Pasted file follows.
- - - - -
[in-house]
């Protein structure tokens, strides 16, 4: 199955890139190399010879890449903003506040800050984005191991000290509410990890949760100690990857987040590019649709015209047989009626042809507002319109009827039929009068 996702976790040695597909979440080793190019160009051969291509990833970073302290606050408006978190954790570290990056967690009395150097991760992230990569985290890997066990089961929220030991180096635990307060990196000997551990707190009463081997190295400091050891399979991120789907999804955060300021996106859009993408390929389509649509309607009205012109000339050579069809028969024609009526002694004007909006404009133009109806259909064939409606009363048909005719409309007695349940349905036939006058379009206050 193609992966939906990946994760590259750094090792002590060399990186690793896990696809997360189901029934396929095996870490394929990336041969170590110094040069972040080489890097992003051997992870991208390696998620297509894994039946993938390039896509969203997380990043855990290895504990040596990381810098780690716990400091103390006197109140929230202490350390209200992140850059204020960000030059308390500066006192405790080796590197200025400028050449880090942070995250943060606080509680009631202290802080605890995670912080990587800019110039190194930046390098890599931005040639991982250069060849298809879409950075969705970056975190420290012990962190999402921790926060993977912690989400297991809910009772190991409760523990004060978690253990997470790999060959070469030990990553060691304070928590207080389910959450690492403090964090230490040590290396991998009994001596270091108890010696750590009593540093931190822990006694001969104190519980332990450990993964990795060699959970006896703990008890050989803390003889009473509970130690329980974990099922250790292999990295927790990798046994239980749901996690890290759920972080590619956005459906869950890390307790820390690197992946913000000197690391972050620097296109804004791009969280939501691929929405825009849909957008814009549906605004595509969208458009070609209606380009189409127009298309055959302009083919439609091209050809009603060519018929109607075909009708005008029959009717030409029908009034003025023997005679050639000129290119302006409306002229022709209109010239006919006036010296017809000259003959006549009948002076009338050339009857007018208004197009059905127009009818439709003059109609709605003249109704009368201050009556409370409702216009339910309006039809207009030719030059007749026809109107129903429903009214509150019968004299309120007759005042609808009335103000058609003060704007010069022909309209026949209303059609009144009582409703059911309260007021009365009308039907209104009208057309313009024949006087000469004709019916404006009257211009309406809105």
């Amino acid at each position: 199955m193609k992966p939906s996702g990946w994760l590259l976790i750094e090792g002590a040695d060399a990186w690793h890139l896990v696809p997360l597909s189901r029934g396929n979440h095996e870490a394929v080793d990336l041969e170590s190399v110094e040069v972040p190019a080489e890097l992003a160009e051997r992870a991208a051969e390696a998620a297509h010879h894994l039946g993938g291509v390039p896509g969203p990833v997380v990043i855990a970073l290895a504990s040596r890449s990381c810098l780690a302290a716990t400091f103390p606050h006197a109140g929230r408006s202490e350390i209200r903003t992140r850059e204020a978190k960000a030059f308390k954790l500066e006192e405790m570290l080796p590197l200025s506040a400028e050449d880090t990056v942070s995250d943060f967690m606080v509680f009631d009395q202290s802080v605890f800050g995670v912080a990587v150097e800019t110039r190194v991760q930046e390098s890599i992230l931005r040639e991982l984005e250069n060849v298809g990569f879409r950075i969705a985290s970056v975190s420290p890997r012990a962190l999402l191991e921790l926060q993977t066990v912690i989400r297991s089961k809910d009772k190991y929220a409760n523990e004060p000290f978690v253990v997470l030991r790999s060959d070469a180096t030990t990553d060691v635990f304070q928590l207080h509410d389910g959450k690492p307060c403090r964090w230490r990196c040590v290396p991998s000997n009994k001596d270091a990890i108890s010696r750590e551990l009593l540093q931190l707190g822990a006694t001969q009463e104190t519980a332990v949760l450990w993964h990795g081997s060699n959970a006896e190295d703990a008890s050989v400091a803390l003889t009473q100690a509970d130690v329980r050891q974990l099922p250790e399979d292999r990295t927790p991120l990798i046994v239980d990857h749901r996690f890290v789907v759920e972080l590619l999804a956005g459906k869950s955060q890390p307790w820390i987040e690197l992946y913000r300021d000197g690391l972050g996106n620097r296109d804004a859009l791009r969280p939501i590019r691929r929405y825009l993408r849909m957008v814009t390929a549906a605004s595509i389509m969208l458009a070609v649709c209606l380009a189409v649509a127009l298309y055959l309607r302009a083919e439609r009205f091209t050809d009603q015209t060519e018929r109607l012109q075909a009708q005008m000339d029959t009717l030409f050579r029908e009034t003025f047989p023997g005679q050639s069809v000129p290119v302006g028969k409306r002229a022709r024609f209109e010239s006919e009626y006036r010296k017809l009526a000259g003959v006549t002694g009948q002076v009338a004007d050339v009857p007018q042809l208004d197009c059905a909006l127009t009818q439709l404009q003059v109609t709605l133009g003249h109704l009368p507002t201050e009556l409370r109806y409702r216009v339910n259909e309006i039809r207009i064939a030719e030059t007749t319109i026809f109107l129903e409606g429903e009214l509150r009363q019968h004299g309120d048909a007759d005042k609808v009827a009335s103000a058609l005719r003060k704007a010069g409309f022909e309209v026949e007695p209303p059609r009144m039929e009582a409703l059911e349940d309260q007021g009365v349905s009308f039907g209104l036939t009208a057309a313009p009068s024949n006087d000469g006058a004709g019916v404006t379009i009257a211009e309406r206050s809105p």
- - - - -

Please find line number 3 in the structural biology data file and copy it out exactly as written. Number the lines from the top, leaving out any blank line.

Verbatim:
């Amino acid at each position: 199955m193609k992966p939906s996702g990946w994760l590259l976790i750094e090792g002590a040695d060399a990186w690793h890139l896990v696809p997360l597909s189901r029934g396929n979440h095996e870490a394929v080793d990336l041969e170590s190399v110094e040069v972040p190019a080489e890097l992003a160009e051997r992870a991208a051969e390696a998620a297509h010879h894994l039946g993938g291509v390039p896509g969203p990833v997380v990043i855990a970073l290895a504990s040596r890449s990381c810098l780690a302290a716990t400091f103390p606050h006197a109140g929230r408006s202490e350390i209200r903003t992140r850059e204020a978190k960000a030059f308390k954790l500066e006192e405790m570290l080796p590197l200025s506040a400028e050449d880090t990056v942070s995250d943060f967690m606080v509680f009631d009395q202290s802080v605890f800050g995670v912080a990587v150097e800019t110039r190194v991760q930046e390098s890599i992230l931005r040639e991982l984005e250069n060849v298809g990569f879409r950075i969705a985290s970056v975190s420290p890997r012990a962190l999402l191991e921790l926060q993977t066990v912690i989400r297991s089961k809910d009772k190991y929220a409760n523990e004060p000290f978690v253990v997470l030991r790999s060959d070469a180096t030990t990553d060691v635990f304070q928590l207080h509410d389910g959450k690492p307060c403090r964090w230490r990196c040590v290396p991998s000997n009994k001596d270091a990890i108890s010696r750590e551990l009593l540093q931190l707190g822990a006694t001969q009463e104190t519980a332990v949760l450990w993964h990795g081997s060699n959970a006896e190295d703990a008890s050989v400091a803390l003889t009473q100690a509970d130690v329980r050891q974990l099922p250790e399979d292999r990295t927790p991120l990798i046994v239980d990857h749901r996690f890290v789907v759920e972080l590619l999804a956005g459906k869950s955060q890390p307790w820390i987040e690197l992946y913000r300021d000197g690391l972050g996106n620097r296109d804004a859009l791009r969280p939501i590019r691929r929405y825009l993408r849909m957008v814009t390929a549906a605004s595509i389509m969208l458009a070609v649709c209606l380009a189409v649509a127009l298309y055959l309607r302009a083919e439609r009205f091209t050809d009603q015209t060519e018929r109607l012109q075909a009708q005008m000339d029959t009717l030409f050579r029908e009034t003025f047989p023997g005679q050639s069809v000129p290119v302006g028969k409306r002229a022709r024609f209109e010239s006919e009626y006036r010296k017809l009526a000259g003959v006549t002694g009948q002076v009338a004007d050339v009857p007018q042809l208004d197009c059905a909006l127009t009818q439709l404009q003059v109609t709605l133009g003249h109704l009368p507002t201050e009556l409370r109806y409702r216009v339910n259909e309006i039809r207009i064939a030719e030059t007749t319109i026809f109107l129903e409606g429903e009214l509150r009363q019968h004299g309120d048909a007759d005042k609808v009827a009335s103000a058609l005719r003060k704007a010069g409309f022909e309209v026949e007695p209303p059609r009144m039929e009582a409703l059911e349940d309260q007021g009365v349905s009308f039907g209104l036939t009208a057309a313009p009068s024949n006087d000469g006058a004709g019916v404006t379009i009257a211009e309406r206050s809105p």